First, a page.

fbpx ‘Ghost Tire Memorial’ placed at site where 3 women died in South LA crash
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Home / News / ‘Ghost Tire Memorial’ placed at site where 3 women died in South LA crash

‘Ghost Tire Memorial’ placed at site where 3 women died in South LA crash

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A “Ghost Tire Memorial” was placed today at the South Los Angeles intersection where three young women riding in an Uber were killed in a high-speed crash in which the driver of a second vehicle was charged with three counts of vehicular manslaughter.

The memorial — three white tires, each with the name of one of the fatally injured victims — was placed by Streets Are For Everyone, a nonprofit traffic-safety advocacy group that seeks to end traffic-caused fatalities, and Faith for SAFE Streets, the faith-based coalition formed by the group which focuses on the hardest-hit areas of South Los Angeles.

Gregory Black, 31, is accused in the crash that occurred about 5:25 a.m. Saturday at Vermont Avenue and Century Boulevard, several blocks west of the Harbor (110) Freeway.

According to police, Black was driving a Mercedes-Benz north on Vermont Avenue at speeds possibly approaching 90 mph when he ran a red light and broadsided an Uber vehicle, a Honda, that was heading westbound on Century Boulevard. The suspect’s car spun out and came to rest in the center median. Black suffered non-life-threatening injuries and was taken to a hospital and later arrested.

Killed in the crash were 23-year-old Juvelyn Arroyo, of San Juan Capistrano; 23-year-old Veronica Amezola, of Santa Ana; and 27-year-old Kimberly Izquierdo, also of Santa Ana. All of them were passengers in the Uber vehicle.

Izquierdo and Amezola were sisters, and they had both been friends with Arroyo since childhood, relatives wrote on GoFundMe pages established on behalf of both families.

The Uber driver — a 38-year-old woman — and a male passenger suffered lesser injuries in the crash, authorities said.

Black was charged Tuesday with three counts of vehicular manslaughter, according to police and court records. He pleaded not guilty at his arraignment at the Compton Courthouse on Tuesday and is due back in court this coming Tuesday, when a date will be set for a hearing to determine if there is enough evidence for him to stand trial.

Black remains jailed in lieu of $4 million bail, according to jail records.

At a news conference Wednesday, Los Angeles Police Department Detective Ryan Moreno said the investigation into the crash was continuing, and it was unclear if drugs or alcohol factored into the collision. But he said Black is a known gang member with 11 prior arrests and three convictions, and he was serving five years probation at the time of the crash, stemming from a 2020 murder case in which he was involved.

Moreno said he is committed to ensuring that people who speed and cause fatal traffic collisions will go to prison.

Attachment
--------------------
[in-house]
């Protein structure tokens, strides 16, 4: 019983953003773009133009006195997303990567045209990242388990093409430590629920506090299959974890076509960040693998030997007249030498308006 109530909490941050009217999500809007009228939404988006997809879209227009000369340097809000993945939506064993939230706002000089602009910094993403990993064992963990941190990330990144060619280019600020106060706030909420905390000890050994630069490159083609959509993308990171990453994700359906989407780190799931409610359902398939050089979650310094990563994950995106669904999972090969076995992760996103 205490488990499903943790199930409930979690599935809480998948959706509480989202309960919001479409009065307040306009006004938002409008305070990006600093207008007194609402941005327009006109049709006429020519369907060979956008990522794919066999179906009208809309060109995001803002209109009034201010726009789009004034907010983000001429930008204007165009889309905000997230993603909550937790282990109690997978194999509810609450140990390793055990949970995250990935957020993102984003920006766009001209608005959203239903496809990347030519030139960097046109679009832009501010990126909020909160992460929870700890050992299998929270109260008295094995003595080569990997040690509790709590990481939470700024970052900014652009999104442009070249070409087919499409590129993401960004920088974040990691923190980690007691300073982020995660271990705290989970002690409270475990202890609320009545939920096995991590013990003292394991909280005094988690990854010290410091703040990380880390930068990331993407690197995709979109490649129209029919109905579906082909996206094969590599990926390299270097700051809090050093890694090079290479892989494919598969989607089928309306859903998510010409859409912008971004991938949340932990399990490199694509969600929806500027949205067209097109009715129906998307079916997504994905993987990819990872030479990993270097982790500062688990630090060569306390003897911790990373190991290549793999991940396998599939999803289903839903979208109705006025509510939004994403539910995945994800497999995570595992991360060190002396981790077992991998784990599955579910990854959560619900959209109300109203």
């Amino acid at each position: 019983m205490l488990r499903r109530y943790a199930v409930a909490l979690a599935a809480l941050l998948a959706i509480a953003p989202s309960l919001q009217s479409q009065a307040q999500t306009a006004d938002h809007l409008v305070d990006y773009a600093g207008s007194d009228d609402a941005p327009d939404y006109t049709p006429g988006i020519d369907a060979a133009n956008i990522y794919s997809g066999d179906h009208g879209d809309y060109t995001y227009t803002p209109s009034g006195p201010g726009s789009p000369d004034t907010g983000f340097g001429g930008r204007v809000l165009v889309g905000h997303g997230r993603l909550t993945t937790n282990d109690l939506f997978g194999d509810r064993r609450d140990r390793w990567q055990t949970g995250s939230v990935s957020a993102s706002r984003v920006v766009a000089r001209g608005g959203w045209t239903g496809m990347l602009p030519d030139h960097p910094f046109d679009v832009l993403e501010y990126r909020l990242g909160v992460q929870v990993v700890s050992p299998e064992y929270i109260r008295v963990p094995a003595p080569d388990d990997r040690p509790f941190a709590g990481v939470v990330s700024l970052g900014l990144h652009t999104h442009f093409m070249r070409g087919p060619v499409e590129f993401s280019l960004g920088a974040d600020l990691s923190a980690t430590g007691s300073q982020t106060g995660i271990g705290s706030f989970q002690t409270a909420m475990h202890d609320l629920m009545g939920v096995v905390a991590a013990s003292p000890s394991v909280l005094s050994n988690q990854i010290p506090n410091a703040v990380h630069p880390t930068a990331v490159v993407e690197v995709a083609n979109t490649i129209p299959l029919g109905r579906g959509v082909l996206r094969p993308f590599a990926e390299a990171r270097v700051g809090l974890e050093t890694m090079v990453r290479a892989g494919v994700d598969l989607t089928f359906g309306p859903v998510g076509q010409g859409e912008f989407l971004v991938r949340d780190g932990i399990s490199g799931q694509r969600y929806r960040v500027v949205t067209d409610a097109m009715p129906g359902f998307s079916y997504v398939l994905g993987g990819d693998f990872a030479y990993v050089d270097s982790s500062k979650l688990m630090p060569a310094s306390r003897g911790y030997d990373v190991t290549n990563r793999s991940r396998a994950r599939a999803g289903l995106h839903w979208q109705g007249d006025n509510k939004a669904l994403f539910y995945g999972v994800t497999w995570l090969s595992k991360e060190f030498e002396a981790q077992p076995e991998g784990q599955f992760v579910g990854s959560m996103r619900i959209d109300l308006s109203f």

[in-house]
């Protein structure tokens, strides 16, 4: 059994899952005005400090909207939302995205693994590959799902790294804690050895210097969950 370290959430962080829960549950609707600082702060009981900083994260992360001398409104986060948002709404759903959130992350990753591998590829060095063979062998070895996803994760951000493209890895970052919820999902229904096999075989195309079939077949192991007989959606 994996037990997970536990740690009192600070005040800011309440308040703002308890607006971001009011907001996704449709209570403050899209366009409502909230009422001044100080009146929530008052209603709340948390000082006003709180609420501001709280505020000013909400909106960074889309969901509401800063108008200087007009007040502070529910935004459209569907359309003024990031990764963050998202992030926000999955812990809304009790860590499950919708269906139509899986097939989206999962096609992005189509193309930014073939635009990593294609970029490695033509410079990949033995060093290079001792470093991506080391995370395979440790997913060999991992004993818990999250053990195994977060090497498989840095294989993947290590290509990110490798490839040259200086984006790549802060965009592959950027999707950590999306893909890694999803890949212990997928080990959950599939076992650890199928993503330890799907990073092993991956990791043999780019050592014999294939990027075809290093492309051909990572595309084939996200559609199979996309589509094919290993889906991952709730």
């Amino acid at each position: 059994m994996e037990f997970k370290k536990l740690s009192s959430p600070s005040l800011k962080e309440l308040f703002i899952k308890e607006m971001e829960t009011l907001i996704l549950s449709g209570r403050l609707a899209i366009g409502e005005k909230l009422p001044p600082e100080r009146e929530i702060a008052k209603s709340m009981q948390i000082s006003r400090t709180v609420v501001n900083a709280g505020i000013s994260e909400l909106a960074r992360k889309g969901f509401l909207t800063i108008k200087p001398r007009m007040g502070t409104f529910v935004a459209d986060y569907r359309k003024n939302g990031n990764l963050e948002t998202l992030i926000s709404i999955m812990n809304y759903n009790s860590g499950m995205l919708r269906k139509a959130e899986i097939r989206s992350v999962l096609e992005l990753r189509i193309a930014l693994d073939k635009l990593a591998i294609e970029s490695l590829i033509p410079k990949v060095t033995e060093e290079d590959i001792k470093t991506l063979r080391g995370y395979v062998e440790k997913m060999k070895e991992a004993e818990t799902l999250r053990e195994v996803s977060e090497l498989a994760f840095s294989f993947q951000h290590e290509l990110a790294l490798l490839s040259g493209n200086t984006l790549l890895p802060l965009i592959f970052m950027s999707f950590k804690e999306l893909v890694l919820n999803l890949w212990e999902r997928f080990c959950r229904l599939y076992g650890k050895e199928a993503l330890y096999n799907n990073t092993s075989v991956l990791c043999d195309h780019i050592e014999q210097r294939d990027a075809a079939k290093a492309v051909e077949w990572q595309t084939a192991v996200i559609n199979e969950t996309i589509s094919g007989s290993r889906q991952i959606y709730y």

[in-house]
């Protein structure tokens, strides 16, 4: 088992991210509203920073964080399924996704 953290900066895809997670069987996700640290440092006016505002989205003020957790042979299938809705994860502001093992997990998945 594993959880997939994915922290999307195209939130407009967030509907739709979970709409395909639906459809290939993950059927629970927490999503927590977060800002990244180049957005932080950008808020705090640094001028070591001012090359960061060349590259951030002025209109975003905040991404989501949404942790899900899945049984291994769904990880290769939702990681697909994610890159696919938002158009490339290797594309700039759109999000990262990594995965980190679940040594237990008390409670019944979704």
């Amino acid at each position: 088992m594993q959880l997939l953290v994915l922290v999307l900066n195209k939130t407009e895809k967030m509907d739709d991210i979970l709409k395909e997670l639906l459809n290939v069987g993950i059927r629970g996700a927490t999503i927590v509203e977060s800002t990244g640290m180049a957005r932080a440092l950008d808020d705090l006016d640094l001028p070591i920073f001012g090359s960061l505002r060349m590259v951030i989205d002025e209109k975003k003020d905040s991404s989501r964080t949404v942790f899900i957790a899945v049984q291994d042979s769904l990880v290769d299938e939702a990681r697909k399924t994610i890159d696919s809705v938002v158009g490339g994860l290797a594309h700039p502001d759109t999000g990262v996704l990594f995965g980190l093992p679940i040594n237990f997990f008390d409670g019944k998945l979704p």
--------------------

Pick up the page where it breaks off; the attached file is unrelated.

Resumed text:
“It doesn’t bring back the victims,” he said. “These families are suffering right now. One of the families, they’re preparing for two funerals, you know, both of their daughters.”

Moreno said the crash scene was “just horrible.”

“To just walk around and see that many casualties, it looked like a bomb went off,” Moreno said.

Moreno said there has been a spate of speed-related crashes in the area in recent weeks, saying there have been 70 traffic-related fatalities within the LAPD’s South Traffic Division this year.

The memorials that will be placed Thursday feature tires painted white, and the groups organizing the event highlighted the need to rein in speeding by re-engineering streets to force drivers to drive at safer speeds, as well as calling on the Legislature to pass Assembly Bill 645 which would create a pilot program in six California cities to install speed cameras, with a priority around schools, high-injury networks and known street racing corridors.

According to Damian Kevitt, executive director of Streets Are For Everyone, speed cameras are used in more than 150 other cities across the nation and have a proven track record of reducing crashes and fatalities. AB 645 is awaiting review in the Senate Appropriations Committee.

“This shouldn’t happen. Those lives shouldn’t have been lost,” Kevitt told KCAL9 after the memorial was unveiled. “So it pains me, but at the same time it makes me want to do and work so much harder to demand that our roads be made safer.”

According to Kevitt’s organization, Los Angeles saw a record 312 fatalities in 2022 — and speed has been the single-largest factor in traffic collisions every year since before 2011.

As of Aug. 12, there were 194 fatalities this year, the group said, quoting LAPD data.

Meanwhile, the GoFundMe page set up on behalf of Arroyo’s family had raised more than $14,000 as of Wednesday afternoon. A page on behalf of Izquierdo and Amezola’s family had raised more than $34,000.

Family members said the group had attended a concert in South Los Angeles and were on their way home when the crash occurred.

“Kimberly (Izquierdo) and Vero (Amezola) were both bright and full of life, with so much more life to live and gave so much love through their kindness, intelligence, compassion, and joy,” according to the GoFundMe page.

“Kimberly had just graduated from nursing school and was achieving her goals of moving up in the medical field. She is an intelligent and dedicated student and was also involved in her dance team during her time at Cal State Dominguez Hills.

“Veronica was a bright student who graduated from Cal Poly Humboldt. She spent her time doing field research amongst the Redwoods and was interested in environmental science. She recently got a job with the County of Orange working with animals and was looking forward to the start of a bright future.”

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